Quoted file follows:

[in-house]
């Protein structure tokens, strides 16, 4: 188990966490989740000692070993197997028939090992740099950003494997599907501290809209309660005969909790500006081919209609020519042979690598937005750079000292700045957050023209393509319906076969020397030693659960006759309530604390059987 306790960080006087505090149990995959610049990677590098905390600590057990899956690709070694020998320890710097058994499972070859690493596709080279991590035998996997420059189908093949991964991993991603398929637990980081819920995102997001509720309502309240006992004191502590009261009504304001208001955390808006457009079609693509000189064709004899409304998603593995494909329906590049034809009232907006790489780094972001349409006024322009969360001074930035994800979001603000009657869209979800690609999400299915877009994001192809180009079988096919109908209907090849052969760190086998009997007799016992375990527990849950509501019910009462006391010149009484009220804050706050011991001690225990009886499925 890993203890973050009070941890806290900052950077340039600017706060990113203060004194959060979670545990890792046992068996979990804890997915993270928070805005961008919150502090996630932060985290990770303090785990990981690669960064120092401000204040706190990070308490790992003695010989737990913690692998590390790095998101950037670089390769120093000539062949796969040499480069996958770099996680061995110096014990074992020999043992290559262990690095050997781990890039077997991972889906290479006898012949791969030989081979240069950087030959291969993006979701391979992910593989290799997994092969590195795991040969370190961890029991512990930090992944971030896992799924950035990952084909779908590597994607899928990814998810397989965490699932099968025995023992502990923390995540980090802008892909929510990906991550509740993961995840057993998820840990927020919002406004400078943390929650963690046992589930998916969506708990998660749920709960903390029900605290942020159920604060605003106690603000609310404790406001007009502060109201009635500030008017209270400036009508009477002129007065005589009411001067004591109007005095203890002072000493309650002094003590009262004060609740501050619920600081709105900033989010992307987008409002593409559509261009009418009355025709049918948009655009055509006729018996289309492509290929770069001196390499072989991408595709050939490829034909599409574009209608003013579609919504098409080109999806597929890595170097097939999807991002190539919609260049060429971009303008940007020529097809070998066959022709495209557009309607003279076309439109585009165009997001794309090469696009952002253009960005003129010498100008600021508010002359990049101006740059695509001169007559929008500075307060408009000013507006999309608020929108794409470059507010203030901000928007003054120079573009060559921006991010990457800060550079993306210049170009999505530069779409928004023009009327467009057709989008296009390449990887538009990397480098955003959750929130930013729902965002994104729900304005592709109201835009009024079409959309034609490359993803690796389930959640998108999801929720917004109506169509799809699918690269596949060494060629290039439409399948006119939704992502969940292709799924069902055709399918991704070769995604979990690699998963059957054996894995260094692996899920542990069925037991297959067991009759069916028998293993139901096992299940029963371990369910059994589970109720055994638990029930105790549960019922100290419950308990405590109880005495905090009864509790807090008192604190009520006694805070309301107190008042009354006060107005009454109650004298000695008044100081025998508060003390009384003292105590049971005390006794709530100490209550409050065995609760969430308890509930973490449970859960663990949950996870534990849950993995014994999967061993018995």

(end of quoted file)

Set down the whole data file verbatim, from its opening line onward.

[in-house]
């Protein structure tokens, strides 16, 4: 188990966490989740000692070993197997028939090992740099950003494997599907501290809209309660005969909790500006081919209609020519042979690598937005750079000292700045957050023209393509319906076969020397030693659960006759309530604390059987 306790960080006087505090149990995959610049990677590098905390600590057990899956690709070694020998320890710097058994499972070859690493596709080279991590035998996997420059189908093949991964991993991603398929637990980081819920995102997001509720309502309240006992004191502590009261009504304001208001955390808006457009079609693509000189064709004899409304998603593995494909329906590049034809009232907006790489780094972001349409006024322009969360001074930035994800979001603000009657869209979800690609999400299915877009994001192809180009079988096919109908209907090849052969760190086998009997007799016992375990527990849950509501019910009462006391010149009484009220804050706050011991001690225990009886499925 890993203890973050009070941890806290900052950077340039600017706060990113203060004194959060979670545990890792046992068996979990804890997915993270928070805005961008919150502090996630932060985290990770303090785990990981690669960064120092401000204040706190990070308490790992003695010989737990913690692998590390790095998101950037670089390769120093000539062949796969040499480069996958770099996680061995110096014990074992020999043992290559262990690095050997781990890039077997991972889906290479006898012949791969030989081979240069950087030959291969993006979701391979992910593989290799997994092969590195795991040969370190961890029991512990930090992944971030896992799924950035990952084909779908590597994607899928990814998810397989965490699932099968025995023992502990923390995540980090802008892909929510990906991550509740993961995840057993998820840990927020919002406004400078943390929650963690046992589930998916969506708990998660749920709960903390029900605290942020159920604060605003106690603000609310404790406001007009502060109201009635500030008017209270400036009508009477002129007065005589009411001067004591109007005095203890002072000493309650002094003590009262004060609740501050619920600081709105900033989010992307987008409002593409559509261009009418009355025709049918948009655009055509006729018996289309492509290929770069001196390499072989991408595709050939490829034909599409574009209608003013579609919504098409080109999806597929890595170097097939999807991002190539919609260049060429971009303008940007020529097809070998066959022709495209557009309607003279076309439109585009165009997001794309090469696009952002253009960005003129010498100008600021508010002359990049101006740059695509001169007559929008500075307060408009000013507006999309608020929108794409470059507010203030901000928007003054120079573009060559921006991010990457800060550079993306210049170009999505530069779409928004023009009327467009057709989008296009390449990887538009990397480098955003959750929130930013729902965002994104729900304005592709109201835009009024079409959309034609490359993803690796389930959640998108999801929720917004109506169509799809699918690269596949060494060629290039439409399948006119939704992502969940292709799924069902055709399918991704070769995604979990690699998963059957054996894995260094692996899920542990069925037991297959067991009759069916028998293993139901096992299940029963371990369910059994589970109720055994638990029930105790549960019922100290419950308990405590109880005495905090009864509790807090008192604190009520006694805070309301107190008042009354006060107005009454109650004298000695008044100081025998508060003390009384003292105590049971005390006794709530100490209550409050065995609760969430308890509930973490449970859960663990949950996870534990849950993995014994999967061993018995």